Truthfully, it’s really quite cool to be able to do this on the watch, without ever having to pinch and zoom on a Google map to see the roads around you. But, it comes with a caveat: The routes are never where I’d typically run, personally. For example, near my home in Jersey City, New Jersey, US, I like to run along the Hudson River Waterfront Walkway – it’s a largely uninterrupted bike path on the river’s edge that lets me get in car-free miles. The routes the Fenix creates, on the other hand, typically loop me up through city streets, with lots of intersections and alongside some fairly busy roads. It’s not dangerous, by any means, but the roads are more heavily trafficked than I’m looking for. The reason is because Garmin is leveraging the popularity of roads from activities uploaded to its database, so in typical use you should get a route that will serve you well.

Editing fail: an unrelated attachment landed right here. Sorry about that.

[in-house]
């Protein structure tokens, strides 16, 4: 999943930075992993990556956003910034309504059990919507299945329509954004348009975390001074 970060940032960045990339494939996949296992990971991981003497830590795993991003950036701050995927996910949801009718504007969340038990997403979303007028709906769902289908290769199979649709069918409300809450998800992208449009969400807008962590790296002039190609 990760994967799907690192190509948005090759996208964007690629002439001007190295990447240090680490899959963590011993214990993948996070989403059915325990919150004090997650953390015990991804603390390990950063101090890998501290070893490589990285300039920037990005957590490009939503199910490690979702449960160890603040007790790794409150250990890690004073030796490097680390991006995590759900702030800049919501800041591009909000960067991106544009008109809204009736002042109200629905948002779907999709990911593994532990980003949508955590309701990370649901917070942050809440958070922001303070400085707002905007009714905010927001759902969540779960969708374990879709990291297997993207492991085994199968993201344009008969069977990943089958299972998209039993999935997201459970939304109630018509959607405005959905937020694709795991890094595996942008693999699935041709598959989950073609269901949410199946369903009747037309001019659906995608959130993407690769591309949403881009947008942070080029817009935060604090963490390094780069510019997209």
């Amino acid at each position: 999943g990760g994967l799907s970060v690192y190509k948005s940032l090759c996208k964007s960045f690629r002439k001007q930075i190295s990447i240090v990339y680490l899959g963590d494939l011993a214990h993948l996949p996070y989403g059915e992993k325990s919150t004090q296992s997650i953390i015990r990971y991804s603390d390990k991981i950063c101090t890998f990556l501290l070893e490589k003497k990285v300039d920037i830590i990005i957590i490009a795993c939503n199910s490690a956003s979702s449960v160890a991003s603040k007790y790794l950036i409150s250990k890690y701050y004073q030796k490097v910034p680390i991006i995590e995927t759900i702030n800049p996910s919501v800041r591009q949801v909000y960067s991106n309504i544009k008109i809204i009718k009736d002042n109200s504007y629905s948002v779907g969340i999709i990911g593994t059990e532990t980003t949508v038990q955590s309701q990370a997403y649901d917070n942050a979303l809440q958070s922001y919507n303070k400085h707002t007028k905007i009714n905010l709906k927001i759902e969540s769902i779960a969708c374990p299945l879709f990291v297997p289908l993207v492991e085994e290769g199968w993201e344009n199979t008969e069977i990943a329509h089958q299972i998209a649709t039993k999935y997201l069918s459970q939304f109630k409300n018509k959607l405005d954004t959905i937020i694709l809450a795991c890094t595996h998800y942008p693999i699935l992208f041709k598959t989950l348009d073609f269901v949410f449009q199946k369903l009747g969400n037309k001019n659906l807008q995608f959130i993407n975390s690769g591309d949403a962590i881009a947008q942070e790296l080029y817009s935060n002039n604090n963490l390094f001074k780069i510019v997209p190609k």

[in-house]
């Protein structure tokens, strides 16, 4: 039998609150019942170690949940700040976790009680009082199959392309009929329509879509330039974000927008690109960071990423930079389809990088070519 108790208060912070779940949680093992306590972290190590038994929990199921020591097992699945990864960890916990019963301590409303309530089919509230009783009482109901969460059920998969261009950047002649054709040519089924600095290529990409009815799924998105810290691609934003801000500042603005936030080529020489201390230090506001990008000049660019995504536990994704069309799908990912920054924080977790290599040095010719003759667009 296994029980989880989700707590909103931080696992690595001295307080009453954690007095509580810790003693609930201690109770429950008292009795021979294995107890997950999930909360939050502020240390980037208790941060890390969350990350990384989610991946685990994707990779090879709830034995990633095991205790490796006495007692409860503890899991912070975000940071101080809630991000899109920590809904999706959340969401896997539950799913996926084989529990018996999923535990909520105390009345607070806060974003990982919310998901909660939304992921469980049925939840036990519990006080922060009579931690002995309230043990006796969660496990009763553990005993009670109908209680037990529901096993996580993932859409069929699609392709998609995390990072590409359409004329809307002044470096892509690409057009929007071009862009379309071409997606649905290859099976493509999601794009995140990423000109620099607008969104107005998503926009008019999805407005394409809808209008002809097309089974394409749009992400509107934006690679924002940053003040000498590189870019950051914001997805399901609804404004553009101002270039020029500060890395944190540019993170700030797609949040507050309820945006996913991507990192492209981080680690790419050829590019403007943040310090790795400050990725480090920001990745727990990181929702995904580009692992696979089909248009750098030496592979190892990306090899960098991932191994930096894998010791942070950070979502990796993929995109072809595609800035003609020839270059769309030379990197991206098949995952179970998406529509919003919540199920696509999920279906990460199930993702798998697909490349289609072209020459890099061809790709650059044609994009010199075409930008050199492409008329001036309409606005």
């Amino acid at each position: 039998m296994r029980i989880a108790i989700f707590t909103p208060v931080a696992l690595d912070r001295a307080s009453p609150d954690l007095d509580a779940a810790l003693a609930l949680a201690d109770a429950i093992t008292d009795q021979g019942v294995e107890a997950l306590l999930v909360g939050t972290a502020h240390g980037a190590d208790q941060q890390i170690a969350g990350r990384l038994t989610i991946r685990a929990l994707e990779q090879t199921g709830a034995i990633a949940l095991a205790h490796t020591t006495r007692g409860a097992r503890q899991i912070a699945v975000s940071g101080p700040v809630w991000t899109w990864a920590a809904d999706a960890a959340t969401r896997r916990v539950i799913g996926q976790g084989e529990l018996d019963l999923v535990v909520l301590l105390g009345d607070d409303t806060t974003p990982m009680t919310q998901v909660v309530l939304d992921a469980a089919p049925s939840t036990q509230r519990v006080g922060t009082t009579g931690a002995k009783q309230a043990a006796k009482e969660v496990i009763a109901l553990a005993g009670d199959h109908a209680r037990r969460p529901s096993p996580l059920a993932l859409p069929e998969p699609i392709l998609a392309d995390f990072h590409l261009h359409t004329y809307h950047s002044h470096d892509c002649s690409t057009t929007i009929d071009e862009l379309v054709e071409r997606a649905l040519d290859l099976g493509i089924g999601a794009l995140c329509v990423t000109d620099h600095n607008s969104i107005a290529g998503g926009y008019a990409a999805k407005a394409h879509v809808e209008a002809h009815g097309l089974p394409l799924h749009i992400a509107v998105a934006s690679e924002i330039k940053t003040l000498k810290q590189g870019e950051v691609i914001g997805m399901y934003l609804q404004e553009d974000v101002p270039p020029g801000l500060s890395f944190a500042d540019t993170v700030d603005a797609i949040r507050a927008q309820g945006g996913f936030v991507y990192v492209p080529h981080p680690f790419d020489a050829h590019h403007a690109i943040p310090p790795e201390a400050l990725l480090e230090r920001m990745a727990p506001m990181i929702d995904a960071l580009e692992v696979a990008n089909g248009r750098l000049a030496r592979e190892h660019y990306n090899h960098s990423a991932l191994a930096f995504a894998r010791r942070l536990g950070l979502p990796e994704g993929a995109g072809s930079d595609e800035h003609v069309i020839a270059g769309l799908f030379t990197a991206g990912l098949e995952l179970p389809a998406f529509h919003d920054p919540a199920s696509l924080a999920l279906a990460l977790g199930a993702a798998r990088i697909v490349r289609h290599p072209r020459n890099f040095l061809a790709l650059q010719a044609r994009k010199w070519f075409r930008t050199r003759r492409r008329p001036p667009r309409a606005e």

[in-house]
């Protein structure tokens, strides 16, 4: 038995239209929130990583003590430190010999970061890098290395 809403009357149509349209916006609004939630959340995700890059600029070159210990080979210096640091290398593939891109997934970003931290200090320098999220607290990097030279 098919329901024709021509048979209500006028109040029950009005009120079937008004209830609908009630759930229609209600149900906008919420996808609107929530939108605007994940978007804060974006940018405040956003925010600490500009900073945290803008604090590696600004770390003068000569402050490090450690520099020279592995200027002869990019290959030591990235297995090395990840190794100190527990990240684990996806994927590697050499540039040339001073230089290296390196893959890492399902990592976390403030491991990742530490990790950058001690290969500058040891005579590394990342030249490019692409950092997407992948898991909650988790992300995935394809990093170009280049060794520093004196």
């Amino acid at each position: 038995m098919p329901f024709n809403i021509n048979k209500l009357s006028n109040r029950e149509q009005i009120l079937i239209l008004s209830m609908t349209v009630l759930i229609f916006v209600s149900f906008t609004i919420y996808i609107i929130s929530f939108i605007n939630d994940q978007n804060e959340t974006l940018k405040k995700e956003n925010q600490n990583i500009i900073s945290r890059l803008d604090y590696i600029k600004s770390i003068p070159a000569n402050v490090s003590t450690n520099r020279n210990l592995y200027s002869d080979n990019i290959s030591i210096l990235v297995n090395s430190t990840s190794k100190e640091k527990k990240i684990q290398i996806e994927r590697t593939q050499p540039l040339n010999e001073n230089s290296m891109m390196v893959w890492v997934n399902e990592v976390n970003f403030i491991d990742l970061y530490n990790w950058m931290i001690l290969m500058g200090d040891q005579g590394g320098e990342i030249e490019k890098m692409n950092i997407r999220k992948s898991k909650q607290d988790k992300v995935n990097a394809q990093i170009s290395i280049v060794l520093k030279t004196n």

WiFi for the People
When you’re all done with your run and head for the shower, your data uploads to Garmin Connect automatically thanks to built-in WiFi support on all three models. Previously, WiFi was limited to the Sapphire versions – you also got a scratch-resistant glass for the $250 upcharge. Of course, if you’re not at home, you can still post your workout by opening the Garmin Connect app on your phone.
As I said above, most of my runs are logged using the Apple Watch Series 4 simply because that watch includes cellular connectivity – I can stream any song I want, or even make and receive phone calls. And, on most runs where I already know the distance of my route or am going at a leisurely jog, its feature set is more than enough.
But, in any other situation, I’m reaching for the Garmin Fenix 5 Plus. The accuracy of the GPS tracking is better than I’ve found in previous generations of the watch. Plus I get all of the advanced workout functionality, like lap splits and interval workouts, that is helpful when doing serious training. Now that the watch supports Spotify, I may end up reaching for it more often.